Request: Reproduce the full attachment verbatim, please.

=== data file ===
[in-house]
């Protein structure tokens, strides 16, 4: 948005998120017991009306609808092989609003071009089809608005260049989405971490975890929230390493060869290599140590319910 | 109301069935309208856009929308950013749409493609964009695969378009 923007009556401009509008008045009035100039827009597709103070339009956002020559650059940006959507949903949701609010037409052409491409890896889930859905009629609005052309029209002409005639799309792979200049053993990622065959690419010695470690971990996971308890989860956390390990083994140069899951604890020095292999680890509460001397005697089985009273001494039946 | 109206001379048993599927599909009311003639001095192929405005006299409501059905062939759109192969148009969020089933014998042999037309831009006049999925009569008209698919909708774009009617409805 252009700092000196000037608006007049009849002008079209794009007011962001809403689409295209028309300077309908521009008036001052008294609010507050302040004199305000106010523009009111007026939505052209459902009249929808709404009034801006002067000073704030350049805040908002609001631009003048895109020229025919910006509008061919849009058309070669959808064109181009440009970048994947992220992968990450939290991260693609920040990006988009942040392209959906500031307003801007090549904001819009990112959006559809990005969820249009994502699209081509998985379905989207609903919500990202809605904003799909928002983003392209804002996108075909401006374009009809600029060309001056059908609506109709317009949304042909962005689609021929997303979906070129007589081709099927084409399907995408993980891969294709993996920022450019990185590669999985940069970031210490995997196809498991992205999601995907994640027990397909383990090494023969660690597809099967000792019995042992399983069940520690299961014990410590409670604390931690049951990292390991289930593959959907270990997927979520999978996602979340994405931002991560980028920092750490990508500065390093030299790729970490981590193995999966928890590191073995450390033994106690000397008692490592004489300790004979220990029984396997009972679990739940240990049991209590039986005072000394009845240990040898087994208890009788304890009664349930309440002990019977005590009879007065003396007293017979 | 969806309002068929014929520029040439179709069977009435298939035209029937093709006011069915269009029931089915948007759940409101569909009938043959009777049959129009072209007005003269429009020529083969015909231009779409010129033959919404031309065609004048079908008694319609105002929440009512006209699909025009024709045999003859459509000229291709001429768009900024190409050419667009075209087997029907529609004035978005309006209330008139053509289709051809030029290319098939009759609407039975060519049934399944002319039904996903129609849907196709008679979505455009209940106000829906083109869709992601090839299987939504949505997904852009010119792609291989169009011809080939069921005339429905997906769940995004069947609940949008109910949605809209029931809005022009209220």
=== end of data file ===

[in-house]
């Protein structure tokens, strides 16, 4: 948005998120017991009306609808092989609003071009089809608005260049989405971490975890929230390493060869290599140590319910 | 109301069935309208856009929308950013749409493609964009695969378009 923007009556401009509008008045009035100039827009597709103070339009956002020559650059940006959507949903949701609010037409052409491409890896889930859905009629609005052309029209002409005639799309792979200049053993990622065959690419010695470690971990996971308890989860956390390990083994140069899951604890020095292999680890509460001397005697089985009273001494039946 | 109206001379048993599927599909009311003639001095192929405005006299409501059905062939759109192969148009969020089933014998042999037309831009006049999925009569008209698919909708774009009617409805 252009700092000196000037608006007049009849002008079209794009007011962001809403689409295209028309300077309908521009008036001052008294609010507050302040004199305000106010523009009111007026939505052209459902009249929808709404009034801006002067000073704030350049805040908002609001631009003048895109020229025919910006509008061919849009058309070669959808064109181009440009970048994947992220992968990450939290991260693609920040990006988009942040392209959906500031307003801007090549904001819009990112959006559809990005969820249009994502699209081509998985379905989207609903919500990202809605904003799909928002983003392209804002996108075909401006374009009809600029060309001056059908609506109709317009949304042909962005689609021929997303979906070129007589081709099927084409399907995408993980891969294709993996920022450019990185590669999985940069970031210490995997196809498991992205999601995907994640027990397909383990090494023969660690597809099967000792019995042992399983069940520690299961014990410590409670604390931690049951990292390991289930593959959907270990997927979520999978996602979340994405931002991560980028920092750490990508500065390093030299790729970490981590193995999966928890590191073995450390033994106690000397008692490592004489300790004979220990029984396997009972679990739940240990049991209590039986005072000394009845240990040898087994208890009788304890009664349930309440002990019977005590009879007065003396007293017979 | 969806309002068929014929520029040439179709069977009435298939035209029937093709006011069915269009029931089915948007759940409101569909009938043959009777049959129009072209007005003269429009020529083969015909231009779409010129033959919404031309065609004048079908008694319609105002929440009512006209699909025009024709045999003859459509000229291709001429768009900024190409050419667009075209087997029907529609004035978005309006209330008139053509289709051809030029290319098939009759609407039975060519049934399944002319039904996903129609849907196709008679979505455009209940106000829906083109869709992601090839299987939504949505997904852009010119792609291989169009011809080939069921005339429905997906769940995004069947609940949008109910949605809209029931809005022009209220």